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Shadow of the Silk Road | [Colin Thubron]

Shadow of the Silk Road

Out of the heart of China into the mountains of Central Asia, across Northern Afghanistan and the plains of Iran into Kurdish Turkey, Colin Thubron undertakes a journey along the greatest land route on earth: the Silk Road. Travelling 7,000 miles in eight months, he traces the passage not only of trade and armies, but of ideas, religions and inventions.
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Publisher's Summary

Out of the heart of China into the mountains of Central Asia, across Northern Afghanistan and the plains of Iran into Kurdish Turkey, Colin Thubron undertakes a journey along the greatest land route on earth: the Silk Road. Travelling 7,000 miles in eight months, he traces the passage not only of trade and armies, but of ideas, religions and inventions. With a gift for talking to others, and of getting them to talk to him, Thubron meets some fascinating people and encounters some of the world's discontented margins, where the true boundaries are not political borders but the frontiers of tribe, ethnicity, language and religion.

©2006 Colin Thubron; (P)2007 Isis Publishing Ltd.

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  •  
    C. Cobb Memphis, TN United States 03-30-09
    C. Cobb Memphis, TN United States 03-30-09
    HELPFUL VOTES
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    "Excellent story"

    Use Encarta maps for reference

    2 of 3 people found this review helpful
  •  
    Linda Tucson, AZ, United States 01-02-12
    Linda Tucson, AZ, United States 01-02-12

    Sericulturalist and horticulturalist, mad scientist and earth oven baker.

    HELPFUL VOTES
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    "Thubron Goes Where Most of Us Can't"

    I have been an independant scholar of all things "Silk Road" for the last 23 years of my life. This book tells a little less of what the Silk road was, and more of what it is and what it means to us, through a modern lense.

    Thubron begins in China and ends in what was one of the ancient lynchpins of western civilization, Antioch. He takes 8 months to travel his chosen route (the Silk Road was really a series of many trade routes from as far east as Korea and Japan, and as far west as Venice.) and encounters greed, war, povery, and what some might call "terrible beauty". He revisits places he has been before, to find them forever changed, and this seems to change him as well. You can feel the wanderlust draining out of him as he goes. Aside from a near-bout with sepsis from a neglected dental problem, he emerges alive and realtively well, a much older man than can be measured by the date on his birth certificate.

    The only thing I could have done without was his imaginary companion, the "Sogdian Trader", who haunts his sleepless nights. Thubron is a good enough writer to have done better with this part of the narrative.

    Anyone interested in this part of the world would enjoy this book. Thubron has done the dangerous heavy lifting for us, and we can simply close our eyes and experience the journey.

    0 of 0 people found this review helpful
  •  
    Connie Marvin, NC, USA 02-21-10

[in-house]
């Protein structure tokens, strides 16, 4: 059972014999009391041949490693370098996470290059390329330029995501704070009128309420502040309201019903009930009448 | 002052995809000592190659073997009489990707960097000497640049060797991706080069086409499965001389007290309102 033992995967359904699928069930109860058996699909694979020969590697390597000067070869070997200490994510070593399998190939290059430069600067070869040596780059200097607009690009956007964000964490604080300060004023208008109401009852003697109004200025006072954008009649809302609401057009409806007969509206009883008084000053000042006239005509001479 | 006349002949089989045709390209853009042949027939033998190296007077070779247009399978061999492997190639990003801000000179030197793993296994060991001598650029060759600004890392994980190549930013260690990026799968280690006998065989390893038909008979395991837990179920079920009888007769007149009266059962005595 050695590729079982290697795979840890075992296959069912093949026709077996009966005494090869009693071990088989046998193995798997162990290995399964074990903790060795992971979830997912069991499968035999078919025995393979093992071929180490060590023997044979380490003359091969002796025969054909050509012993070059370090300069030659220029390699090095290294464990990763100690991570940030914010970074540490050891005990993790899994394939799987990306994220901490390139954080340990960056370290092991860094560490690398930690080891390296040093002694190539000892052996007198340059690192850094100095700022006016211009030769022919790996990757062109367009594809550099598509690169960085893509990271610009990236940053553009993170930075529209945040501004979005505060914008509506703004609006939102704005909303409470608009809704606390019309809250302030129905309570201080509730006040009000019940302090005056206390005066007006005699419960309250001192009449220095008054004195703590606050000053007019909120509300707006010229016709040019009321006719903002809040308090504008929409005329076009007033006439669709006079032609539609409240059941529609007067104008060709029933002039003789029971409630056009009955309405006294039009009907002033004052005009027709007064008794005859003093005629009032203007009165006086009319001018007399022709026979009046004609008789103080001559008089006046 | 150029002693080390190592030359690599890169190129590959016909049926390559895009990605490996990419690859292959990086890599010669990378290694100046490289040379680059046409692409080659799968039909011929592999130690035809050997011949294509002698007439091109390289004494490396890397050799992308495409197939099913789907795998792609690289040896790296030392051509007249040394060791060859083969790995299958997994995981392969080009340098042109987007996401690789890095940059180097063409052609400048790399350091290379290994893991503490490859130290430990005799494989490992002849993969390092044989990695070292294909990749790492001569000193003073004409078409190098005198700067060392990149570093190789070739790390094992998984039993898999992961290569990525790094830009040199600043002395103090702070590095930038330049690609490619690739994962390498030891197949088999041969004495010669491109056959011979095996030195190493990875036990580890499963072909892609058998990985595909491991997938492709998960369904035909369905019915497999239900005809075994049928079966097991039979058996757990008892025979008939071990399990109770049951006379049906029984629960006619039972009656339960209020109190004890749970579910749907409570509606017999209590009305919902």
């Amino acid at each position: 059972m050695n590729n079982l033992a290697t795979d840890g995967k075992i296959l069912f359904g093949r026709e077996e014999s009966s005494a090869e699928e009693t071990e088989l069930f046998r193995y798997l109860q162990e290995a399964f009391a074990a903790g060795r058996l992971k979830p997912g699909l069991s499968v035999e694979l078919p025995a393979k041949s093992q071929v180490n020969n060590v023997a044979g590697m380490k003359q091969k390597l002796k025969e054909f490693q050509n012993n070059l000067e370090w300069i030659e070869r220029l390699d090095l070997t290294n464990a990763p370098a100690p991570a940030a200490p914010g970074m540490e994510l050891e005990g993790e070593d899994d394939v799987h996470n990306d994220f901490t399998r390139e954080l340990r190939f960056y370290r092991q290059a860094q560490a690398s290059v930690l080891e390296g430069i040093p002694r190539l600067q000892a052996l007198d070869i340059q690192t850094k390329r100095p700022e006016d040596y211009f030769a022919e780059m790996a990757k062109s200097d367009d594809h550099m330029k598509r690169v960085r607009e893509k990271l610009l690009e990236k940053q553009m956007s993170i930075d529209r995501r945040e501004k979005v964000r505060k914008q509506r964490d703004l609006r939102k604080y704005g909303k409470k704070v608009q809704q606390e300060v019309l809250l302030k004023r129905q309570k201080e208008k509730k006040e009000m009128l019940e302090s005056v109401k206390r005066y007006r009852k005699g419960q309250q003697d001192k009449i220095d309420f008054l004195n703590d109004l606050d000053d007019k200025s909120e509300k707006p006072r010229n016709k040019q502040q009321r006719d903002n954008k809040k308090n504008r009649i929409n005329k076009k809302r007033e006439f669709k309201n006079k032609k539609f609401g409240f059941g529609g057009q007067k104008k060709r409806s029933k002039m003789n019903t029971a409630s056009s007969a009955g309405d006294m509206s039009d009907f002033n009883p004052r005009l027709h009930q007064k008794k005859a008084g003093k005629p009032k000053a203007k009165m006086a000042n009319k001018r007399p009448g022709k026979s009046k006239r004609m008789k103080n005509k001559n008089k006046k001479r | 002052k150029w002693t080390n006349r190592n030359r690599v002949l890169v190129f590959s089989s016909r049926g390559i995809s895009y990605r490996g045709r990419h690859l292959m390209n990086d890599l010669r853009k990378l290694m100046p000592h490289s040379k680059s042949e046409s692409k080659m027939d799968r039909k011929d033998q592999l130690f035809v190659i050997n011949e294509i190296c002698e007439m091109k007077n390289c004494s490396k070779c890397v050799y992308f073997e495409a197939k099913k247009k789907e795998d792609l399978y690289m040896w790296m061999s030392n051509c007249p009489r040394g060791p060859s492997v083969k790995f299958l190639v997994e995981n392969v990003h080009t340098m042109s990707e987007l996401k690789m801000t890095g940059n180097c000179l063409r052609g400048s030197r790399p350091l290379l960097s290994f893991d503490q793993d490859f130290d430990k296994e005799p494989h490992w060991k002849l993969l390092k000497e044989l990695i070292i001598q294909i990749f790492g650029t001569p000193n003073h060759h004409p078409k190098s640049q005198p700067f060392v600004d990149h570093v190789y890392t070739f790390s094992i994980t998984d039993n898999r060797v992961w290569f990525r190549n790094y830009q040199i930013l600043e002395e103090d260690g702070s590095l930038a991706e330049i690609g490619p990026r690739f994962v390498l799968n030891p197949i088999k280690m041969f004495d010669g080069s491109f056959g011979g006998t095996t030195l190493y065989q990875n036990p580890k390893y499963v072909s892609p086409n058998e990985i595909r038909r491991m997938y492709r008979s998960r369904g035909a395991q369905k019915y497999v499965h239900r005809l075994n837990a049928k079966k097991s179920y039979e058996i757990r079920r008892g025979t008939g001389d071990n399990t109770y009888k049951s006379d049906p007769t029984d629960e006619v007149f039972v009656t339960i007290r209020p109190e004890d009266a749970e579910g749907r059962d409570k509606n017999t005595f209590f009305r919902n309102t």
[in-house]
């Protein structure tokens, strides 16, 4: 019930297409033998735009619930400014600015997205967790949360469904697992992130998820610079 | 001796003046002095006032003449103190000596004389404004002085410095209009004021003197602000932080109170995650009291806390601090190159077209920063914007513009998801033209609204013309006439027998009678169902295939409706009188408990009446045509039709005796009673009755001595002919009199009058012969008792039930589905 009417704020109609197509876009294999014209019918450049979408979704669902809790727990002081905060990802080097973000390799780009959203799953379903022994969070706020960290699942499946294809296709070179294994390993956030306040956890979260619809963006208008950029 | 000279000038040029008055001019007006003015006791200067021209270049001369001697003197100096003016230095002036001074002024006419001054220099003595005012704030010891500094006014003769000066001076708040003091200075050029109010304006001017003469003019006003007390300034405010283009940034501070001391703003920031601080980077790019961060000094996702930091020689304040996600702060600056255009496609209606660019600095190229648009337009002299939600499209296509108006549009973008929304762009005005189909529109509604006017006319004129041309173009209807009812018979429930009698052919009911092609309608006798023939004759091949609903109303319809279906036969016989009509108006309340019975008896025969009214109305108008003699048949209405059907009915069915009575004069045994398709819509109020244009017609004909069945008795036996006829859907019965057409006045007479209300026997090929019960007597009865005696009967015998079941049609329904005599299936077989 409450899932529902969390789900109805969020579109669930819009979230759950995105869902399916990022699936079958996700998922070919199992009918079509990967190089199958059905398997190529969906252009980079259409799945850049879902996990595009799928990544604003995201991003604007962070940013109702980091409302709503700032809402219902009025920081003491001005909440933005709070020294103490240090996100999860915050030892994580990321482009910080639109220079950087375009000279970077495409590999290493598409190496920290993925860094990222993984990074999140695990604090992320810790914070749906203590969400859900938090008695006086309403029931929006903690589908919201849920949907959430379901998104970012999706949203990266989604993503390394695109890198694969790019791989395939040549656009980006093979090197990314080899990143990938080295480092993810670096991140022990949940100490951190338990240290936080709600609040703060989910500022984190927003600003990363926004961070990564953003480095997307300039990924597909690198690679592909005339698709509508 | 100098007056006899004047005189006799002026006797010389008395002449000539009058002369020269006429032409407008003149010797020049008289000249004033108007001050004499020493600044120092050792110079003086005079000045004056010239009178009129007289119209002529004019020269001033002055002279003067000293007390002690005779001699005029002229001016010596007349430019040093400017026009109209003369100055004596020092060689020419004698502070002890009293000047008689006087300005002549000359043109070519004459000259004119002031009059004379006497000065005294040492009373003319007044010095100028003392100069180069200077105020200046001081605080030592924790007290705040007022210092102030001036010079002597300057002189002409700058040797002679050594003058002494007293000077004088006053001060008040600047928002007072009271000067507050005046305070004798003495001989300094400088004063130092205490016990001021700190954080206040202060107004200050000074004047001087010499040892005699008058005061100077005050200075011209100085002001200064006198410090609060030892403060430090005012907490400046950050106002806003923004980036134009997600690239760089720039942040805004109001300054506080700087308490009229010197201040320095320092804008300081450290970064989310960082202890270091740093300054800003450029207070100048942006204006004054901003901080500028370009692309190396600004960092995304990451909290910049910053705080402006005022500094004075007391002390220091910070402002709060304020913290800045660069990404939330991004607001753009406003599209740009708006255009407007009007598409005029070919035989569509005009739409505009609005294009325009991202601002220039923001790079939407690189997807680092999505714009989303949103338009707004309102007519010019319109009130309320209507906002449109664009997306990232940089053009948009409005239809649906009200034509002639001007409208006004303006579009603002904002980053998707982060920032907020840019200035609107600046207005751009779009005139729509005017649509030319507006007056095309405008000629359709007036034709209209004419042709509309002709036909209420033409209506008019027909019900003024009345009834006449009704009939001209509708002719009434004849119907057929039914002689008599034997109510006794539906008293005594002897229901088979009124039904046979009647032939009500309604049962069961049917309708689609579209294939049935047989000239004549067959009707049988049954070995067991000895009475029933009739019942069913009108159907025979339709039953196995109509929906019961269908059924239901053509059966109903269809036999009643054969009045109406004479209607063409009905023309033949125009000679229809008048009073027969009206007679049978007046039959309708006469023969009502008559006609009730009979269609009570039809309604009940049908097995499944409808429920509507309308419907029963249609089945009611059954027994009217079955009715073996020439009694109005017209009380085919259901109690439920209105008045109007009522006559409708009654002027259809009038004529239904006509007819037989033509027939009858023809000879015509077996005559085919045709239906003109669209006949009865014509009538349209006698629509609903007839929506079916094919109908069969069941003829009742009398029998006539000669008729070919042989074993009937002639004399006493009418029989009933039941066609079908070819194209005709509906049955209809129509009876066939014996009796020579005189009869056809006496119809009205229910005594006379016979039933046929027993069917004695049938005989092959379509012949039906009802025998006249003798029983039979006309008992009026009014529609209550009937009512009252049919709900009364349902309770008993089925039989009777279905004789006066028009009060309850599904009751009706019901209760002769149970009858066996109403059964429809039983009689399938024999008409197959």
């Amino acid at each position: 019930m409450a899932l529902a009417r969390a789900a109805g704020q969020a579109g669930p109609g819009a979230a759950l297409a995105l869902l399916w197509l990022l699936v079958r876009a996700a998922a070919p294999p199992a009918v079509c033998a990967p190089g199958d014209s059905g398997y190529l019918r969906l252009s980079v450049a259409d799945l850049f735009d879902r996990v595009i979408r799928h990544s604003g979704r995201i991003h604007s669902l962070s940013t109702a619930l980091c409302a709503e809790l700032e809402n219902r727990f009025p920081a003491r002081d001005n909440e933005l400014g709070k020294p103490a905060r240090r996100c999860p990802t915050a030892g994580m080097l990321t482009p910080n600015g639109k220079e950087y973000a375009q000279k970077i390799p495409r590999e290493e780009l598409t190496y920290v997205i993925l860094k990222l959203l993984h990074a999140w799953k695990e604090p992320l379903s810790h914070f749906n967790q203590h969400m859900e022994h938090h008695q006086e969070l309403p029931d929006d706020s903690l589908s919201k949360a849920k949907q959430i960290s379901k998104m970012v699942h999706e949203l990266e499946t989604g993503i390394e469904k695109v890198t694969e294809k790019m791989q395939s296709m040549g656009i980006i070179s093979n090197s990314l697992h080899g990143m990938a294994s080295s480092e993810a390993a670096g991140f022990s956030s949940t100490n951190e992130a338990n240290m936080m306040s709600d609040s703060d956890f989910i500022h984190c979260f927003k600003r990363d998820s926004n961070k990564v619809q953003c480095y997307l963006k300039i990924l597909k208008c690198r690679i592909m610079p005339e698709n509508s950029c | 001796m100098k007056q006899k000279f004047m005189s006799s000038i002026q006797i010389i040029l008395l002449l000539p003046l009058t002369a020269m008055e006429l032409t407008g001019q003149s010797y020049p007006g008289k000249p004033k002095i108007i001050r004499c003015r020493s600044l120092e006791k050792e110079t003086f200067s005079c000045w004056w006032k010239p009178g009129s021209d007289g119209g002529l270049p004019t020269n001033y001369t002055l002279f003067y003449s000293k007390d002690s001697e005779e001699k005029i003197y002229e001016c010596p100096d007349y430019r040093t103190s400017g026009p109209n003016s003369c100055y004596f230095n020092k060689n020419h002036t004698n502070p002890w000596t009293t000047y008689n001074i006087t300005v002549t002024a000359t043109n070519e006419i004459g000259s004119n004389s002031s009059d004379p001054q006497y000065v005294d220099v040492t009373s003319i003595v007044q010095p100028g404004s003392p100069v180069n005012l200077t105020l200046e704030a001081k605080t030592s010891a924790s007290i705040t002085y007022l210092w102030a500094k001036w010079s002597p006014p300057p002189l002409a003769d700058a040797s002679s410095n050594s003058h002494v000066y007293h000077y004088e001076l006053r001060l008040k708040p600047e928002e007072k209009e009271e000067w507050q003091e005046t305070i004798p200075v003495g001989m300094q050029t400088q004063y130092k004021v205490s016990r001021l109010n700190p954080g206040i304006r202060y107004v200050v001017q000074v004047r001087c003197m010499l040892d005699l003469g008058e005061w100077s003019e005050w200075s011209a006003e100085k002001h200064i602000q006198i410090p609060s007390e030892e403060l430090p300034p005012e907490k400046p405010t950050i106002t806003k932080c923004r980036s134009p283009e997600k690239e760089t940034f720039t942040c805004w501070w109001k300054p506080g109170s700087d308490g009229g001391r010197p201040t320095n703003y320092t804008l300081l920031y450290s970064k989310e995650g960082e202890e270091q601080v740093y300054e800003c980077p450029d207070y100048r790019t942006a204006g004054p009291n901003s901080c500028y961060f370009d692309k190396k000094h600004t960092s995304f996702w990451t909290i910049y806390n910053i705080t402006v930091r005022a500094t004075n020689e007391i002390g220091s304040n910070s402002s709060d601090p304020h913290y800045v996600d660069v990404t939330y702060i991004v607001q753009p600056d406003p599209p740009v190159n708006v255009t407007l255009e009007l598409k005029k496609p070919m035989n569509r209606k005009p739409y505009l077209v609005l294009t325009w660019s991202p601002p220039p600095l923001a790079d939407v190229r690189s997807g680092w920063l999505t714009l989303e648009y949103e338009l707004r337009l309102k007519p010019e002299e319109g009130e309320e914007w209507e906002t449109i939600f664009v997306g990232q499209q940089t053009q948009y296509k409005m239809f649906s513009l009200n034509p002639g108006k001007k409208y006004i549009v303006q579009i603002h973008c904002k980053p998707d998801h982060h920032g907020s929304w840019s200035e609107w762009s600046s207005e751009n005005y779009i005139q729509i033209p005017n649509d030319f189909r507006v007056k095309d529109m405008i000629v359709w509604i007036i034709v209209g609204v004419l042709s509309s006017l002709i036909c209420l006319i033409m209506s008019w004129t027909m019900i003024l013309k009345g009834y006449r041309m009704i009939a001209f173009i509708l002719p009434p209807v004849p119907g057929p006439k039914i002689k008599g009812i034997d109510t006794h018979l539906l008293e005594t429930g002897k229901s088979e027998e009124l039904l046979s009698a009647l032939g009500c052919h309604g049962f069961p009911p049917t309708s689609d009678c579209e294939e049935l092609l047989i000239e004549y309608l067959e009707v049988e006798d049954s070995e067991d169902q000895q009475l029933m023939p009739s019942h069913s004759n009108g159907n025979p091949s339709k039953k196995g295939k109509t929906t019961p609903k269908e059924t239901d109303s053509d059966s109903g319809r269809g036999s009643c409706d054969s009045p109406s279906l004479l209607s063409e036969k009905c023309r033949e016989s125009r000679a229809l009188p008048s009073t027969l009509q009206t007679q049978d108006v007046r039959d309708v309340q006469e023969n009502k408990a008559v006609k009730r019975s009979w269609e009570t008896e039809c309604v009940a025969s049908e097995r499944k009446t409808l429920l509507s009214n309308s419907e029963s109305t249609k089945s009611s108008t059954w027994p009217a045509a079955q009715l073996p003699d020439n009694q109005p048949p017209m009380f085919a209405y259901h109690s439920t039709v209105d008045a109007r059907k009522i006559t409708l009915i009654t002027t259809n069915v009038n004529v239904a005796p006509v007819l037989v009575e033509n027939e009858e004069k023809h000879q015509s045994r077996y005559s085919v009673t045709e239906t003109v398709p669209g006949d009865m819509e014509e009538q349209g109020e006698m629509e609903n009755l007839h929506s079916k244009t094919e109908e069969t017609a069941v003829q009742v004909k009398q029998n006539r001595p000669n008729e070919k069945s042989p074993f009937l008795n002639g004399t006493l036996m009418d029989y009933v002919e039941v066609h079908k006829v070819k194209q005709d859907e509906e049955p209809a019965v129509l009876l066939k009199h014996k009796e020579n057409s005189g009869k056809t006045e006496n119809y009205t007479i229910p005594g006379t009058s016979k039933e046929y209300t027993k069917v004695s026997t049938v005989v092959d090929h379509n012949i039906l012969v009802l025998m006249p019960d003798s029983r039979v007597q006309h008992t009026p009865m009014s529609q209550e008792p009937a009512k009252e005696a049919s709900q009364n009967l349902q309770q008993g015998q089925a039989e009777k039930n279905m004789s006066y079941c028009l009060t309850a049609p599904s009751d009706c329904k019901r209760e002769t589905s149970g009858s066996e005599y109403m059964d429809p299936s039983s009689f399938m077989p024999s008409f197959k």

Connie Marvin, NC, USA 02-21-10 Member Since 2005
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    3
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    "Beautifully written, evocative"

    This book is a wonderful blend of history -- much of which was new to me, though I have read some on this area before -- poignant vignettes of people met along the way, and poetic landscape descriptions that convey the feeling of being there more than a visual picture. The thought of the possibility of the descendants of Cassius' Roman legions in China is captivating ... The hopes, dreams and, sometimes, prejudices of people so far away touched me deeply and makes me even more angry at the actions of governments that keep us from knowing and understanding one another better. The narrator did a very good job, though some of the pronunciations did sound a bit peculiar -- not sure if it is a difference in that of British English or fault in the narrator, but it was only occasionally distracting. Loved the book and will no doubt return to it again and again. The author was/is a fan of Freya Stark -- if you've never read her you should. I know the recordings of her books exist as I've listened on cassette. I hope Audible will make them available someday (soon).

    0 of 0 people found this review helpful
  •  
    John Vail, AZ, USA 05-01-09
    John Vail, AZ, USA 05-01-09 Member Since 2005
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    "The narrator detracts from the material"

    His unfamiliarity with certain pronunciations extends to Taoism (pronounced "daoism") and bodhisattva, which is most assuredly NOT pronounced "bodhitsattva." Where the extra T comes from is anyone's guess! A most interesting book nonetheless.

    0 of 0 people found this review helpful
  •  
    LPricevuti CA, USA 11-25-07
    LPricevuti CA, USA 11-25-07 Listener Since 2007
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    "Travels through past and present"

    I found this book to be deep in the history of the regions as well as informative of currents of thinking of now. Highly engaging.

    0 of 1 people found this review helpful
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